Thread: what is a particle really?

1. I in some ways do not understand what a particle is. well that was a little unclear I understand what they do but what are they really? at first I was under the assumption that a particle was a tiny object smaller then an atom but didn't know

2.

3. If anyone thinks they can answer this fully, they are a fool.

If anyone can genuinely answer it totally, they are a complete genius.

A definition I find useful, provided by my school chemistry teacher forty years ago, works for me. He used it for atoms; it works at least as well for sub-atomic particles.

A sub-atomic particle is a hole, in a hole, round a hole, through a hole.

Or, particles are condensed energy.

4. Originally Posted by Ophiolite
Or, particles are condensed energy.
wow briliantly confirming what I was thinking

5. hmm I was thinking... where does the energy to be compressed come from??? anyone know? or is that to complex?

6. Here is an explanation what the particle really is to the physicist. I can say that it is more accurate in some sense though not neccessarily more helpful because it is so mathematical. I cannot say that it truly more accurate because even though what it means to the physicist is the closest to reality that we can get. It is still just a decription of something real in terms of artificial symbols and concepts created in the minds of men.

A particle is a quantity of energy which interacts with the rest of the universe in a predictable way (at least within certain probability distributions) according to general mathematical formulas in which the particle is assigned various mathematical properties (various numerical amounts plugged into the formula in their proper places) according to its type. While the type and the associated mathematical properties of the particle are always the same, the particle also has a state which changes with time and circumstance and which holds information regarding such things as where a particle is and how it is moving. The state of a particle is described by any one of several mathematical functions (called a wave function) but most often by one in which the independent variables are space and time.

Here is another more functional definition that might be more helpful.

If we take a simple substance purified by processes like distillation and we ask what is the smallest piece of that substance which is still the same substance then the answer is the molecule. But when we look at how substances interact in chemical reactions we find that parts are exchanged and if we were to identify the smallest pieces in such exchanges they would be atoms. But if we look at much higher energy interactions called nuclear reactions between or within materials we find that even smaller parts are exchanged and if we identify the smallest pieces in these exchanges, they are particles. Particles are also the smallest parts of electricity (electrons) and light (photons).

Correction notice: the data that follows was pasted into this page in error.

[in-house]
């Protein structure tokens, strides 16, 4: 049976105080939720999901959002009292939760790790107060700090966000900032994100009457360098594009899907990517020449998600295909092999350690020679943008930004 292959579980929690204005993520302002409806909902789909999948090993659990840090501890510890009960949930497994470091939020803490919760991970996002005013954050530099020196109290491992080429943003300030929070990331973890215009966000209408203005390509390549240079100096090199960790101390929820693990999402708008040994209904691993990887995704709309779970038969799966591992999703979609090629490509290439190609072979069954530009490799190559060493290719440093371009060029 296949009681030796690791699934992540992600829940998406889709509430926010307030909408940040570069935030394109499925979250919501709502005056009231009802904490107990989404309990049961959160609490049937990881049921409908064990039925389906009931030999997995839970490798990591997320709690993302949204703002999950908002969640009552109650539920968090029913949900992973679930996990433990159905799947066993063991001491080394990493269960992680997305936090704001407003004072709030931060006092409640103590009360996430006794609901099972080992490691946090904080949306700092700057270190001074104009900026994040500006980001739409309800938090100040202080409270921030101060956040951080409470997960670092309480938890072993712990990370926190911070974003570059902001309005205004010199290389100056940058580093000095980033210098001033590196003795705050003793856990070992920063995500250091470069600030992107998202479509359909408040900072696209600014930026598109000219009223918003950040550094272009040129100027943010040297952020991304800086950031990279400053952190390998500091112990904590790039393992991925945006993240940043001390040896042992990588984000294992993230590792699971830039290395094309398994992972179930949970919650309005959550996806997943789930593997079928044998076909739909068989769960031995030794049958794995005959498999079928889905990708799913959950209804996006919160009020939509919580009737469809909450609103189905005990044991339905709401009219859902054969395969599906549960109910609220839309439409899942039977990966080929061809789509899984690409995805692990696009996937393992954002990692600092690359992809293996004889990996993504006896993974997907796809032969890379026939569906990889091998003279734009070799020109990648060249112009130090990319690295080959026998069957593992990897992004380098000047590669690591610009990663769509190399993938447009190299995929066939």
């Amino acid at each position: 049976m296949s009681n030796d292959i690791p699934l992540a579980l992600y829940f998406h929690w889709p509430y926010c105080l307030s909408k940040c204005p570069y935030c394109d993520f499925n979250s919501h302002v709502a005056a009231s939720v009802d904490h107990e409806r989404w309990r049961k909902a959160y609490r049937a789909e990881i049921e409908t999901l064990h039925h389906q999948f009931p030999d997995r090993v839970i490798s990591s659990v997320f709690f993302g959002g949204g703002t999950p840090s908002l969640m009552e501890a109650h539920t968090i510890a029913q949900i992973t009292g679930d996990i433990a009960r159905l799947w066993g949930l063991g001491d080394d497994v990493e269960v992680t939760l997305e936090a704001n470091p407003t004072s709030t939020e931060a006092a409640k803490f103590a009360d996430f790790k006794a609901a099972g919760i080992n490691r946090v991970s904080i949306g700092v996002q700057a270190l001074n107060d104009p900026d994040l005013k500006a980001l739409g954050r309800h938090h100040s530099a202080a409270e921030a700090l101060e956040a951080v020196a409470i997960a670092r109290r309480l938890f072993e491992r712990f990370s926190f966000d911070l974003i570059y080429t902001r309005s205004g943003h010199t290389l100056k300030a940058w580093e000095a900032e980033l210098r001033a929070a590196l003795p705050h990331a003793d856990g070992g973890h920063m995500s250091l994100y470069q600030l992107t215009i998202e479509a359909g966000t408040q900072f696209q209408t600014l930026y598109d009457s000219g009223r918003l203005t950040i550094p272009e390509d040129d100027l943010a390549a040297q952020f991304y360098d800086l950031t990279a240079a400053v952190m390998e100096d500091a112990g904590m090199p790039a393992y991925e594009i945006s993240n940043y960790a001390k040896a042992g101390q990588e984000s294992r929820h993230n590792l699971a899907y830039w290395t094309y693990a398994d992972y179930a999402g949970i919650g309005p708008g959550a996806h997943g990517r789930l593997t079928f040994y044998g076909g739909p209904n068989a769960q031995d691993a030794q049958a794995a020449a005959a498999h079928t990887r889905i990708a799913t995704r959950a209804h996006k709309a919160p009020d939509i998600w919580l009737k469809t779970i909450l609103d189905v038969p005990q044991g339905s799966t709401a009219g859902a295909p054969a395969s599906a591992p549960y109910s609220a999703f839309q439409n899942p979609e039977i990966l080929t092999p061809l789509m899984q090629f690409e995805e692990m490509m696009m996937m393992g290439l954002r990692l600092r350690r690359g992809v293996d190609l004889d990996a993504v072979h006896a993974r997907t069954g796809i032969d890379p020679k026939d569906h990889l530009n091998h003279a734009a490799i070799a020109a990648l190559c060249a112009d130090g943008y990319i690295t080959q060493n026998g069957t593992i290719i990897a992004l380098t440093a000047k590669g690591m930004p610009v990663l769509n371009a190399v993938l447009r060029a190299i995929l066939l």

Now we can try to visualize the particles in various ways (like what you might see in science programs on TV) to help us get a more intuitive grasp of what particles are but these visualizations are pretty much the products of our imagination.

On a more philosophical or meta-physical approach, we can say that particles are a quantity of energy which expresses itself in a well defined manner according to one of several basic types. This energy is a universal substance, for everything in the universe is composed of many different forms of this same energy. All of this energy is interchangeable since the energy of a thing can be transformed into a completely different form of energy including into the energy of motion, according to well defined rules (although in the case of particles these rules are often probablistic rather than deterministic).

7. Originally Posted by Ian12
hmm I was thinking... where does the energy to be compressed come from??? anyone know? or is that to complex?
In the long run, all energy comes from the Big Bang, accordingly to the current standard model.

Matter, the same as forces, would be the result of the initial BB "cooling down" and "freezing" into a predictable state. Physics still are trying to know when was created the first "force", or more precisely the moment when electromagnetic force and gravity force where separated one from each other. I am not sure about if gravity existed since always or not; but energy did as it was the first thig to exist. Wher eti came form, or why did happen a Bgi Bang, well, sof ar they're questions whose rech si beyond what Science cna tell. Science is an art of the explainable, and unexplainable things, well... thye are better elft to phlosophy an/or religion.

The simplest explanation of the cause of the Big Bang I've heard is this:

"In the beginning, the Big Bang could happen or not. It happened, and all the rest (from stars to elephants) has been walking down the hill". Cute, huh? :-D

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